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    Jan 19, 2012 6:13 AM GMT
    http://www.israel21c.org/technology/bee-colony-vaccine

    That's from 2009.
    Just a few months ago, Monsanto bought Beeologics, the Israeli company which produced the vaccine.

    http://www.michiganbees.org/2011/09/monsanto-buys-remembee

    http://www.beeologics.com/remebee.asp
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    Jan 19, 2012 6:23 AM GMT
    Shawnathan said
    Scruffypup saidIf the honeybee goes extinct, humans will have only four years until we're all dead too.


    ??
    Corn is wind pollinated, rice and wheat are self pollinated, so without honey bees we'd still have our staples.



    Crops that do not require insect pollinaion are the very ones that the GM corporations want us to eat more of: wheat, rice and corn. The more land that's given over to them, the less there is for insects. The more those crops are farmed, the more pesticides and herbicides are spread around: the more insects suffer. Now that systemic insecticides are used (Clothianidin) on crops that attract insects but do not necessarily rely on insect pollination (Canola/OSR) insects (including bees) are at risk everywhere. Bayer and Monsanto know this, but care only for their profits.
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    Jan 19, 2012 6:38 AM GMT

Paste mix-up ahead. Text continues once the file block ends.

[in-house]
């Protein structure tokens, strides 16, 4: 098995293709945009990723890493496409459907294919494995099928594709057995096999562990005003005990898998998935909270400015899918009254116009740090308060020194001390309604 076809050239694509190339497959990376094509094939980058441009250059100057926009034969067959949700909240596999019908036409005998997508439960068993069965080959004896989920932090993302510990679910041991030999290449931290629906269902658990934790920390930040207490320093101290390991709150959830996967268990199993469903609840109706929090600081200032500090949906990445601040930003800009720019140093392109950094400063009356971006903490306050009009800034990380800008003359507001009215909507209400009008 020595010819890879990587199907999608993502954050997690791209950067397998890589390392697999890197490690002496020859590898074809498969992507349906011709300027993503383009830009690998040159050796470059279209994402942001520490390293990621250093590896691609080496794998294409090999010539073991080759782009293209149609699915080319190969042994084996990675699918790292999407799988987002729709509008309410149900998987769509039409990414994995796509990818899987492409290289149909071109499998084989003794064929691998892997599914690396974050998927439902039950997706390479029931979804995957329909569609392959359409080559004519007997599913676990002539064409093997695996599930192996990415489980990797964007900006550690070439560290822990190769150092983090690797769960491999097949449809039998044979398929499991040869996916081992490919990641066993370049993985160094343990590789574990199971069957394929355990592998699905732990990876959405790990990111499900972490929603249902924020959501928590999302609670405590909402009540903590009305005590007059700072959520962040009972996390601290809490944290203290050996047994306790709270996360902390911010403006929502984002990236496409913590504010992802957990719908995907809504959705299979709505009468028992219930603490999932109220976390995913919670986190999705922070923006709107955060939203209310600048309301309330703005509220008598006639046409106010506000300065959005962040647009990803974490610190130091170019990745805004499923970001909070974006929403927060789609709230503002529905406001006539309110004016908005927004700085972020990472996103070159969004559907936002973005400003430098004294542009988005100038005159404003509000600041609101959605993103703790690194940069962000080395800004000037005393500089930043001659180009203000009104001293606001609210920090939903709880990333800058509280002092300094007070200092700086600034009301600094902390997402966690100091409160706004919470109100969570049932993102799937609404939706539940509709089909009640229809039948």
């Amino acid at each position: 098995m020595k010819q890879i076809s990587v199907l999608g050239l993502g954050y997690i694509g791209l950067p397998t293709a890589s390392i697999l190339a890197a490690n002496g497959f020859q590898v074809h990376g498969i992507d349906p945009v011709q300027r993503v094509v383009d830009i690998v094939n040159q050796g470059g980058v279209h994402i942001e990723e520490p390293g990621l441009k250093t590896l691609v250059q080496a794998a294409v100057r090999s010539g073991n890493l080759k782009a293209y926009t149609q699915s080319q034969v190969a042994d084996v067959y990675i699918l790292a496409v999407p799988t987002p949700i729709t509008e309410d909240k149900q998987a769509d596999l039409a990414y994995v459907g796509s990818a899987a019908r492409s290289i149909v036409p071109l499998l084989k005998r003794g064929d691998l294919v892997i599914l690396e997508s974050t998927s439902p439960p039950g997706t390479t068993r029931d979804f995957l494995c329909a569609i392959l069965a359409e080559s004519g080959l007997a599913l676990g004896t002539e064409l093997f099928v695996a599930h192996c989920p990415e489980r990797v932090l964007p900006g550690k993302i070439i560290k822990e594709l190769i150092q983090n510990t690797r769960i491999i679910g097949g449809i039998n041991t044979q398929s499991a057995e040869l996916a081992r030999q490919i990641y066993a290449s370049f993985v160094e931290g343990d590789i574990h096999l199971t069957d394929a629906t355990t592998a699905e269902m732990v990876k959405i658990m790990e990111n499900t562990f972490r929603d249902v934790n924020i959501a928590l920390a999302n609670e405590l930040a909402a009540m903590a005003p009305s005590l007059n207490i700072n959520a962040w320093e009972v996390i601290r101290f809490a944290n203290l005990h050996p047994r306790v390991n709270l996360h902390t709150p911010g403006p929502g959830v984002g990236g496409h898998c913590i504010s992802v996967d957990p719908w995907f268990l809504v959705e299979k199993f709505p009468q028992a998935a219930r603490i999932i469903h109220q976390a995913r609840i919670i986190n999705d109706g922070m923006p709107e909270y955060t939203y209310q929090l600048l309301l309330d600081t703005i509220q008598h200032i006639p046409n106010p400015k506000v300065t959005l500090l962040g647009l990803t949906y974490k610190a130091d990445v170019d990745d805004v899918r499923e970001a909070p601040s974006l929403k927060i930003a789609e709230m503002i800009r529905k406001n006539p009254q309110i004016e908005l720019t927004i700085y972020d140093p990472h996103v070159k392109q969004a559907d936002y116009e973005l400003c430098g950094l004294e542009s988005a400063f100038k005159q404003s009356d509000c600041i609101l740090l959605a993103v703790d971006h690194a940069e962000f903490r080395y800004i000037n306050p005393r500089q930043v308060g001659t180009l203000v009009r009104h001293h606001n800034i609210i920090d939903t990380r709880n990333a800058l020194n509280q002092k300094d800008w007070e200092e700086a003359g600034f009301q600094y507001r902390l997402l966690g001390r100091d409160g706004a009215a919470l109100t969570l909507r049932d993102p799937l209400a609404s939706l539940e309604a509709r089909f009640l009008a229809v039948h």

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    Jan 19, 2012 6:45 AM GMT
    This thread is making me crave a bagel with butter and honey....mmmmm...bagelicious....
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    Jan 19, 2012 6:47 AM GMT
    Did someone say that the staples would get us by?

    Im sorry for finding that ridiculous.. but the staples are the exact crops which caused human health quality to decline drastically since the inception of agriculture.. not to mention they have caused an increase in world hunger, not a decrease.. from most everything I have read... those staples are only carbs.. they are useless for everything else you need to eat
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    Jan 19, 2012 6:47 AM GMT
    Shawnathan said

    Yes, the cross pollination is done by the wind. This is why when you grow corn in your garden you can have missing kernels if you don't plant several rows.
    Well, that explains it. Thanks.